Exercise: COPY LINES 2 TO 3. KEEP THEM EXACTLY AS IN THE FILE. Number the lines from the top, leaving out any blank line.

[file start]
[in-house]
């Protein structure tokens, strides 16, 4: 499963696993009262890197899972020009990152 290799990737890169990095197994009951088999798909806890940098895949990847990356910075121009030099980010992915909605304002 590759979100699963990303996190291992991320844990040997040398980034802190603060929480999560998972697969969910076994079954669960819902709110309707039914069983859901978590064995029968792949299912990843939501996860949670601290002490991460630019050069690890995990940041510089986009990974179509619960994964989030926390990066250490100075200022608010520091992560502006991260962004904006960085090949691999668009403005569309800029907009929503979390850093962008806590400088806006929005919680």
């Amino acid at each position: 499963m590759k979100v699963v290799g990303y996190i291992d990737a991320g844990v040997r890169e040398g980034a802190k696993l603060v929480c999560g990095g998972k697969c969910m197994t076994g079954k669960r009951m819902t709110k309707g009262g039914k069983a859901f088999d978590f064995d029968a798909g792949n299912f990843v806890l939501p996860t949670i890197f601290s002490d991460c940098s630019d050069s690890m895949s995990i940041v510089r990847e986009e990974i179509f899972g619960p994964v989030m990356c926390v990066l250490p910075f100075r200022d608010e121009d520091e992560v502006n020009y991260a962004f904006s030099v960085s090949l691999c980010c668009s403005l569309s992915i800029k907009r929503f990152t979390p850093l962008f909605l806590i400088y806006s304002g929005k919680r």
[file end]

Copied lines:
């Protein structure tokens, strides 16, 4: 499963696993009262890197899972020009990152 290799990737890169990095197994009951088999798909806890940098895949990847990356910075121009030099980010992915909605304002 590759979100699963990303996190291992991320844990040997040398980034802190603060929480999560998972697969969910076994079954669960819902709110309707039914069983859901978590064995029968792949299912990843939501996860949670601290002490991460630019050069690890995990940041510089986009990974179509619960994964989030926390990066250490100075200022608010520091992560502006991260962004904006960085090949691999668009403005569309800029907009929503979390850093962008806590400088806006929005919680």
């Amino acid at each position: 499963m590759k979100v699963v290799g990303y996190i291992d990737a991320g844990v040997r890169e040398g980034a802190k696993l603060v929480c999560g990095g998972k697969c969910m197994t076994g079954k669960r009951m819902t709110k309707g009262g039914k069983a859901f088999d978590f064995d029968a798909g792949n299912f990843v806890l939501p996860t949670i890197f601290s002490d991460c940098s630019d050069s690890m895949s995990i940041v510089r990847e986009e990974i179509f899972g619960p994964v989030m990356c926390v990066l250490p910075f100075r200022d608010e121009d520091e992560v502006n020009y991260a962004f904006s030099v960085s090949l691999c980010c668009s403005l569309s992915i800029k907009r929503f990152t979390p850093l962008f909605l806590i400088y806006s304002g929005k919680r």